Should Data Collected For Academic Research Get Intellectual Property Protection?
from the the-big-questions dept
Michael Scott points us to a blog post by a political science professor, Jeff Yates, who in a previous life had been a lawyer. In the blog post, he discusses the social norm within academic circles of freely sharing data used in research, and wonders if there shouldn’t be some sort of intellectual property protection on the data. He isn’t claiming that there definitely should be — he’s just exploring the topic, and questioning whether or not it makes sense.
Of course, as many proponents of open research and open education systems will tell you, it’s difficult to see why such data should get any sort of protection or how that actually helps towards the goal of the pursuit of knowledge. Countless studies have shown that having more folks examine and analyze the data is a much better way of speeding up the process of getting to more interesting findings. Slowing down that process seems quite counterproductive to everyone involved. If some of the issue is that it’s “unfair” for others to do research on data they did not collect, that can and should be mitigated by giving credit where credit is due. In academic circles, citations and giving credit is a lot more standard (and respected). It doesn’t always work, but it certainly can mitigate any “downside” to sharing data. If someone else makes a giant breakthrough with the data you collected, there’s no reason the original data collector can’t use that fact to his or her advantage — especially in getting future grants or publicity.
The other claim, of course, would be that without such protectionism, there is less incentive to collect that data. On that subject, we actually have quite a bit of empirical data that suggests this claim is simply incorrect. The US does not have database rights, while Europe does (such rights are loosely similar to what is being asked for here — providing some sort of protectionism for “sweat of the brow” collection of data, rather than any creativity put on top of it), and yet when you compare similar database industries in the US to Europe you quickly discover that they’re much bigger in the US than in Europe.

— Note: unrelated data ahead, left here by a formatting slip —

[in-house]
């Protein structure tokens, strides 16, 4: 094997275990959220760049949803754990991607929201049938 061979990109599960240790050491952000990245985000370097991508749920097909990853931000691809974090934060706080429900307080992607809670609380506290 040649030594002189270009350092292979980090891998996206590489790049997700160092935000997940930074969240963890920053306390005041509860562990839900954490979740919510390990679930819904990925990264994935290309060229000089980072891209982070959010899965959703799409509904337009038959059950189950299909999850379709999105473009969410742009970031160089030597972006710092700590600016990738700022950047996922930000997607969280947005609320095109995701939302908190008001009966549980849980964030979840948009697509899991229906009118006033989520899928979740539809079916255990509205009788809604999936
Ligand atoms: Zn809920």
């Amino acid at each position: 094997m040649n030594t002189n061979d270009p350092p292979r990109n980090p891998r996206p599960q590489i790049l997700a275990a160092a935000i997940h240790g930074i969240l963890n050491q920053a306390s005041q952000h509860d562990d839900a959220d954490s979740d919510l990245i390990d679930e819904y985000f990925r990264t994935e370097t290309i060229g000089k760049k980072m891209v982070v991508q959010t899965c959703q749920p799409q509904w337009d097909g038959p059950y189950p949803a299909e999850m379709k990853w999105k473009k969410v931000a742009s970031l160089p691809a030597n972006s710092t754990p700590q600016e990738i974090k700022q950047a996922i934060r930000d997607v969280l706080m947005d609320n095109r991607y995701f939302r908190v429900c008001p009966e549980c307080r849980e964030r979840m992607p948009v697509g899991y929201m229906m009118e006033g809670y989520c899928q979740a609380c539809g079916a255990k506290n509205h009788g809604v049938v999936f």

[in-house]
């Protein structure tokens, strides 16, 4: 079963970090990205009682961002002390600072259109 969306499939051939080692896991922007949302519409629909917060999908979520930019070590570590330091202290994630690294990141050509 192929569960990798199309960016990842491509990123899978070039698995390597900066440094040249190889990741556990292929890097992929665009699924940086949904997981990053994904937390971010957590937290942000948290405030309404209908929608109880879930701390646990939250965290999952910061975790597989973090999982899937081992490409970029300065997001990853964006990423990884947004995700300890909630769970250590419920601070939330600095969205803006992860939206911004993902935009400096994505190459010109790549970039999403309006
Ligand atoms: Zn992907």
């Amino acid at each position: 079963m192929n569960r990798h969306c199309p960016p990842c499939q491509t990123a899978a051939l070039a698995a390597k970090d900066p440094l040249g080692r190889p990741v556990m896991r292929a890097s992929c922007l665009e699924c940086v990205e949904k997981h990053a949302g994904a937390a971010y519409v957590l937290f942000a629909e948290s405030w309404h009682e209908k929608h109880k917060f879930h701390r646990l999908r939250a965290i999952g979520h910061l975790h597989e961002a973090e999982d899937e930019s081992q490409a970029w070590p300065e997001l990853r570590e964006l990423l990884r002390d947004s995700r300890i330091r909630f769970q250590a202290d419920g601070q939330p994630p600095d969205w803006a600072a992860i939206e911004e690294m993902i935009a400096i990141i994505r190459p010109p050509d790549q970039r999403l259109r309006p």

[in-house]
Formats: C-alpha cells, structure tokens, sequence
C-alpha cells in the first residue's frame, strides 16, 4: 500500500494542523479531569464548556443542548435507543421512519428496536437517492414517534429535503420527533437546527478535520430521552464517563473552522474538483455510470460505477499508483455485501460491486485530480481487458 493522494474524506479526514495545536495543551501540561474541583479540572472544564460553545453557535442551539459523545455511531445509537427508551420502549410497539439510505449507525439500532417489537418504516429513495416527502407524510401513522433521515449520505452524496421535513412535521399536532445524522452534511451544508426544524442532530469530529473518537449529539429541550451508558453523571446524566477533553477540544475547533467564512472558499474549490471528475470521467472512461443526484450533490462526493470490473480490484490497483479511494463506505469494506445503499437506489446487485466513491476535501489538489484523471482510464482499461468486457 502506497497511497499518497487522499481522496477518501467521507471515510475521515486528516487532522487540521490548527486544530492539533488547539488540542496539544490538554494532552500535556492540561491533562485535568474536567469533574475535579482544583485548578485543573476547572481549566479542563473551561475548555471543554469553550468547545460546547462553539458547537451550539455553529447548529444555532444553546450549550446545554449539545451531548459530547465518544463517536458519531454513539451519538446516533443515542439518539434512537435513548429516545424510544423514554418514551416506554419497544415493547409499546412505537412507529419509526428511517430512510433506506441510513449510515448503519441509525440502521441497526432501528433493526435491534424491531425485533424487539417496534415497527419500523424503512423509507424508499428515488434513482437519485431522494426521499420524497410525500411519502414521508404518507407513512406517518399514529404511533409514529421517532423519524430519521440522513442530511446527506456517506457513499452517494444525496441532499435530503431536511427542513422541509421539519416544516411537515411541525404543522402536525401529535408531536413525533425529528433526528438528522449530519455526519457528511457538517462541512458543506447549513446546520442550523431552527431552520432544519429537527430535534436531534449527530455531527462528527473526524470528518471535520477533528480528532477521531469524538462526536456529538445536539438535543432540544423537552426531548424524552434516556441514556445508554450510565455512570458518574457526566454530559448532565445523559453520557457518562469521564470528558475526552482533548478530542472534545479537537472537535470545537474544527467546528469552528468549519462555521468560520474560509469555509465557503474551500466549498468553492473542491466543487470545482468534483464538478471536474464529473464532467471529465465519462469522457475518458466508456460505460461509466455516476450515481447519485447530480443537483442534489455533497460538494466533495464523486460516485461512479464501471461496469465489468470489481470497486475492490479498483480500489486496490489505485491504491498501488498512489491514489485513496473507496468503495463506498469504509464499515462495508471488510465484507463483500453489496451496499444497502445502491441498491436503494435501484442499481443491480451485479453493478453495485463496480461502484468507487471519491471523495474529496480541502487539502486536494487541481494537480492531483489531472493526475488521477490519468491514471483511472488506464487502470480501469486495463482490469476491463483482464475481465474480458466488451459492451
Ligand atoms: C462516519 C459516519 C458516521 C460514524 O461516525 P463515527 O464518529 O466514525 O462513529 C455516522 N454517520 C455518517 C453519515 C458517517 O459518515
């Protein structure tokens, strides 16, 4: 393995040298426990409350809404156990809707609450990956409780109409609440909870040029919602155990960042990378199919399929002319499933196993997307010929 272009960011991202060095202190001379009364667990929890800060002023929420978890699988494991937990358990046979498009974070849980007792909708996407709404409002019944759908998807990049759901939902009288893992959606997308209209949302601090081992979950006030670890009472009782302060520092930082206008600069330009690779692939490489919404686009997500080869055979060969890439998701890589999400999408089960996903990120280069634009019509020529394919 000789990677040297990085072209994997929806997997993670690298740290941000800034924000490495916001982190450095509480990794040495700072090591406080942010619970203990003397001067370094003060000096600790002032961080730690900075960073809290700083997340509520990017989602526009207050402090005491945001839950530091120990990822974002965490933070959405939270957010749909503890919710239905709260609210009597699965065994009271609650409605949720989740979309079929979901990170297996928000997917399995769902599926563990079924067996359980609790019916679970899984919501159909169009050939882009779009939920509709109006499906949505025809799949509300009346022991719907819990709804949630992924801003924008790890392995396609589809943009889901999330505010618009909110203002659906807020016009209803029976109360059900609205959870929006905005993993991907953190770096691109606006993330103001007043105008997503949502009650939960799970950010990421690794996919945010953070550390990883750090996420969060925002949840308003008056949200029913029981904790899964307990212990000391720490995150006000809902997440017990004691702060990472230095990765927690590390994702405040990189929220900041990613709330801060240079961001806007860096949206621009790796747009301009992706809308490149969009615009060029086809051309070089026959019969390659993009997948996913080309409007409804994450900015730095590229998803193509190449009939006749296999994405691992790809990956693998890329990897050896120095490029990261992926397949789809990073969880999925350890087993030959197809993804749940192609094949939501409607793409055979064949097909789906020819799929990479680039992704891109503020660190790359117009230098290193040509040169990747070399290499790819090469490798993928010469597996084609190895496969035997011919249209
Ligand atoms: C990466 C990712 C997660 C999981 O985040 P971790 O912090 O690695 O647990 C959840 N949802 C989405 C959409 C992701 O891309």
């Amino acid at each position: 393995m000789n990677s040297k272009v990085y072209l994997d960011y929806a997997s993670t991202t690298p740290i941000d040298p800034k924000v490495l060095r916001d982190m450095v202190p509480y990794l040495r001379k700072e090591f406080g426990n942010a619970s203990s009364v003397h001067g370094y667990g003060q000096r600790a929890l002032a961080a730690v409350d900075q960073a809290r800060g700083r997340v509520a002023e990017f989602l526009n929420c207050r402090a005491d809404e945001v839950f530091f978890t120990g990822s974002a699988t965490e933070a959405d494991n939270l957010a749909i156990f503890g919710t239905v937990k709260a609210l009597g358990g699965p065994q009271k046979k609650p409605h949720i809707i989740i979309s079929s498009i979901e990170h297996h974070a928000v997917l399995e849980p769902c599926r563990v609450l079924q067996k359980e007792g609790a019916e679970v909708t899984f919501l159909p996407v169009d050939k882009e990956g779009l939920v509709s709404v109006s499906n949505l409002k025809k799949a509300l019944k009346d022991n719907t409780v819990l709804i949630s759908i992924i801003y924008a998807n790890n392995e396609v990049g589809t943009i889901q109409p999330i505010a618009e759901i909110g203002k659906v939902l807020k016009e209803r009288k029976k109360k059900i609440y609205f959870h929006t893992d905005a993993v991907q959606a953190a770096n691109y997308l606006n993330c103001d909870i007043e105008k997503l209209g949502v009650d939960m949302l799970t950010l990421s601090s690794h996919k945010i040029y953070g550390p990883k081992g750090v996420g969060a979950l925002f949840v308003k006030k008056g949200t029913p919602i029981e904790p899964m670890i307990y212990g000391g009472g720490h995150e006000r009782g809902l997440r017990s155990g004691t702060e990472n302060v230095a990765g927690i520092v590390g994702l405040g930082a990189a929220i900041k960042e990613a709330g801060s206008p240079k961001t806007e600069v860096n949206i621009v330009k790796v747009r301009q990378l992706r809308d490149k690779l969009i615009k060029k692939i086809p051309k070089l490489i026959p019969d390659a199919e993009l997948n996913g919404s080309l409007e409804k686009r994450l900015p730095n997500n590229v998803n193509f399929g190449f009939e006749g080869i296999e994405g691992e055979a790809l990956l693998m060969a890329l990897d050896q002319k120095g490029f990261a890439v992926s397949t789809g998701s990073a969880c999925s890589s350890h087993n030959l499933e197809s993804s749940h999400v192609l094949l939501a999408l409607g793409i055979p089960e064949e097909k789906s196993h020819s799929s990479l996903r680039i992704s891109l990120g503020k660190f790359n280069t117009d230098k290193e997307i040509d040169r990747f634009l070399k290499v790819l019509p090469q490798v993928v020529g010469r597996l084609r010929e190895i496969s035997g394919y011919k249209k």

The reasoning makes sense, once you think it through. Because the data are not locked down and can be used in many more ways, the data become a lot more valuable, and open up many more opportunities for lots of companies to benefit. That leads to more experimentation and more innovation… and greater demand for the data itself. From that there are plenty of incentives to make sure the collection of the data is continually enhanced, because it benefits so many people downstream (in economic terms, it’s an example of the Coase Theorem at work).
Now, while the economic setup in the academic world may seem to be slightly different (researchers aren’t necessarily trying to maximize revenue), the overall incentive structure remains effectively the same (and money is still a part of it all). Freeing up your data so that more people can analyze it increases the overall value of the data and is more likely to lead to additional breakthroughs or interesting findings from that data. In turn, that can lead back to more interest for the original data collector and more opportunities to do more or to be involved in more relevant projects. Locking up the data, on the other hand, takes away many of those incentives for no clear benefit.